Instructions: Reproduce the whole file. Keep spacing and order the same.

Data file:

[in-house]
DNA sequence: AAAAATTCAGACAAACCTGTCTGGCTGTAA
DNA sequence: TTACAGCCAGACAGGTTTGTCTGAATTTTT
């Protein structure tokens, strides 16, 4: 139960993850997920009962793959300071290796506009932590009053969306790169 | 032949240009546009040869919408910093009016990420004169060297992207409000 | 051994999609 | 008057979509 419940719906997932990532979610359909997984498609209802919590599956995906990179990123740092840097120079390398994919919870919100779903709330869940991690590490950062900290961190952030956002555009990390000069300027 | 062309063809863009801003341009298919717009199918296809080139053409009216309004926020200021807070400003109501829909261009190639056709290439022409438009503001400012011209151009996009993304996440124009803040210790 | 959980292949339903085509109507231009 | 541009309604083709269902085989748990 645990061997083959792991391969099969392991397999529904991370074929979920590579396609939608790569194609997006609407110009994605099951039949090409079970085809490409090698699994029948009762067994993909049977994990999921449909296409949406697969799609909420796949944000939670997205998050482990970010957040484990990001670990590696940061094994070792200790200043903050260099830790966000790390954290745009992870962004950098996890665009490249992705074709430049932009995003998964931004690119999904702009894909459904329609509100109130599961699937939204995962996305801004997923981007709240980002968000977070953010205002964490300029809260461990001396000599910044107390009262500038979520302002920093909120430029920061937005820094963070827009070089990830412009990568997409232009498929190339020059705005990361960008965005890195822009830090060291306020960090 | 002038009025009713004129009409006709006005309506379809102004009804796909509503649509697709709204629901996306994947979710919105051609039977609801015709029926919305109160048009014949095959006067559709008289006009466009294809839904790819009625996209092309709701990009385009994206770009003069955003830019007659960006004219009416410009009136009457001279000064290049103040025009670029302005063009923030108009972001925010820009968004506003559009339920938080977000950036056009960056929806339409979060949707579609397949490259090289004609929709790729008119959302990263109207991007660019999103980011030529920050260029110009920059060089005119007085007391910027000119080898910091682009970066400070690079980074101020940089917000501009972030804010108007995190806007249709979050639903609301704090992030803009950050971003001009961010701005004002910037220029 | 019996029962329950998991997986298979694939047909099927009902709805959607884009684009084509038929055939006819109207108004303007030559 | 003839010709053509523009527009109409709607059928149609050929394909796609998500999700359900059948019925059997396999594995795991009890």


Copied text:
[in-house]
DNA sequence: AAAAATTCAGACAAACCTGTCTGGCTGTAA
DNA sequence: TTACAGCCAGACAGGTTTGTCTGAATTTTT
């Protein structure tokens, strides 16, 4: 139960993850997920009962793959300071290796506009932590009053969306790169 | 032949240009546009040869919408910093009016990420004169060297992207409000 | 051994999609 | 008057979509 419940719906997932990532979610359909997984498609209802919590599956995906990179990123740092840097120079390398994919919870919100779903709330869940991690590490950062900290961190952030956002555009990390000069300027 | 062309063809863009801003341009298919717009199918296809080139053409009216309004926020200021807070400003109501829909261009190639056709290439022409438009503001400012011209151009996009993304996440124009803040210790 | 959980292949339903085509109507231009 | 541009309604083709269902085989748990 645990061997083959792991391969099969392991397999529904991370074929979920590579396609939608790569194609997006609407110009994605099951039949090409079970085809490409090698699994029948009762067994993909049977994990999921449909296409949406697969799609909420796949944000939670997205998050482990970010957040484990990001670990590696940061094994070792200790200043903050260099830790966000790390954290745009992870962004950098996890665009490249992705074709430049932009995003998964931004690119999904702009894909459904329609509100109130599961699937939204995962996305801004997923981007709240980002968000977070953010205002964490300029809260461990001396000599910044107390009262500038979520302002920093909120430029920061937005820094963070827009070089990830412009990568997409232009498929190339020059705005990361960008965005890195822009830090060291306020960090 | 002038009025009713004129009409006709006005309506379809102004009804796909509503649509697709709204629901996306994947979710919105051609039977609801015709029926919305109160048009014949095959006067559709008289006009466009294809839904790819009625996209092309709701990009385009994206770009003069955003830019007659960006004219009416410009009136009457001279000064290049103040025009670029302005063009923030108009972001925010820009968004506003559009339920938080977000950036056009960056929806339409979060949707579609397949490259090289004609929709790729008119959302990263109207991007660019999103980011030529920050260029110009920059060089005119007085007391910027000119080898910091682009970066400070690079980074101020940089917000501009972030804010108007995190806007249709979050639903609301704090992030803009950050971003001009961010701005004002910037220029 | 019996029962329950998991997986298979694939047909099927009902709805959607884009684009084509038929055939006819109207108004303007030559 | 003839010709053509523009527009109409709607059928149609050929394909796609998500999700359900059948019925059997396999594995795991009890």